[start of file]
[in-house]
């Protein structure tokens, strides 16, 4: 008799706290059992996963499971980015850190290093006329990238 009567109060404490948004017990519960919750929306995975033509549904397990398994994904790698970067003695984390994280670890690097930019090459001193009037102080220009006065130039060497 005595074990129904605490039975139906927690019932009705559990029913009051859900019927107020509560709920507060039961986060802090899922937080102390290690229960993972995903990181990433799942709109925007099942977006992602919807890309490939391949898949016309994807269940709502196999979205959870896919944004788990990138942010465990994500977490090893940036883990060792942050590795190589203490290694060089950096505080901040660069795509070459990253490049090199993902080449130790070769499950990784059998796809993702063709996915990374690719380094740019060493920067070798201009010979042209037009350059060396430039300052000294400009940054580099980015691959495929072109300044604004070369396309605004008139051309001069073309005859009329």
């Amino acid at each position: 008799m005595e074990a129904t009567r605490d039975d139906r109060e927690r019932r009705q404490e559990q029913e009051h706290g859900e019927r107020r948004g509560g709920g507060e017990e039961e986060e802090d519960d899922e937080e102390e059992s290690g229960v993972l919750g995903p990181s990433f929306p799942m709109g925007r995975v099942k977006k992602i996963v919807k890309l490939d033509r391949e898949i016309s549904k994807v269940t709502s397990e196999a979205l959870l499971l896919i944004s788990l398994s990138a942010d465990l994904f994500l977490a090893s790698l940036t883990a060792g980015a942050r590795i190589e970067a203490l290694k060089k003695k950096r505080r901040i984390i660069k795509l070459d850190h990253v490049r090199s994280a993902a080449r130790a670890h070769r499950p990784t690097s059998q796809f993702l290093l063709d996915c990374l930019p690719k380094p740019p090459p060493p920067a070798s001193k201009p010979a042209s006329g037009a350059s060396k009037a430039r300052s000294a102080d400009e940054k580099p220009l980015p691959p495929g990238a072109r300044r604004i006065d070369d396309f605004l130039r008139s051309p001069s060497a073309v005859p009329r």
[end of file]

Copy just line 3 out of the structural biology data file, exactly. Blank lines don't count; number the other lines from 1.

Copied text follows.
């Amino acid at each position: 008799m005595e074990a129904t009567r605490d039975d139906r109060e927690r019932r009705q404490e559990q029913e009051h706290g859900e019927r107020r948004g509560g709920g507060e017990e039961e986060e802090d519960d899922e937080e102390e059992s290690g229960v993972l919750g995903p990181s990433f929306p799942m709109g925007r995975v099942k977006k992602i996963v919807k890309l490939d033509r391949e898949i016309s549904k994807v269940t709502s397990e196999a979205l959870l499971l896919i944004s788990l398994s990138a942010d465990l994904f994500l977490a090893s790698l940036t883990a060792g980015a942050r590795i190589e970067a203490l290694k060089k003695k950096r505080r901040i984390i660069k795509l070459d850190h990253v490049r090199s994280a993902a080449r130790a670890h070769r499950p990784t690097s059998q796809f993702l290093l063709d996915c990374l930019p690719k380094p740019p090459p060493p920067a070798s001193k201009p010979a042209s006329g037009a350059s060396k009037a430039r300052s000294a102080d400009e940054k580099p220009l980015p691959p495929g990238a072109r300044r604004i006065d070369d396309f605004l130039r008139s051309p001069s060497a073309v005859p009329r």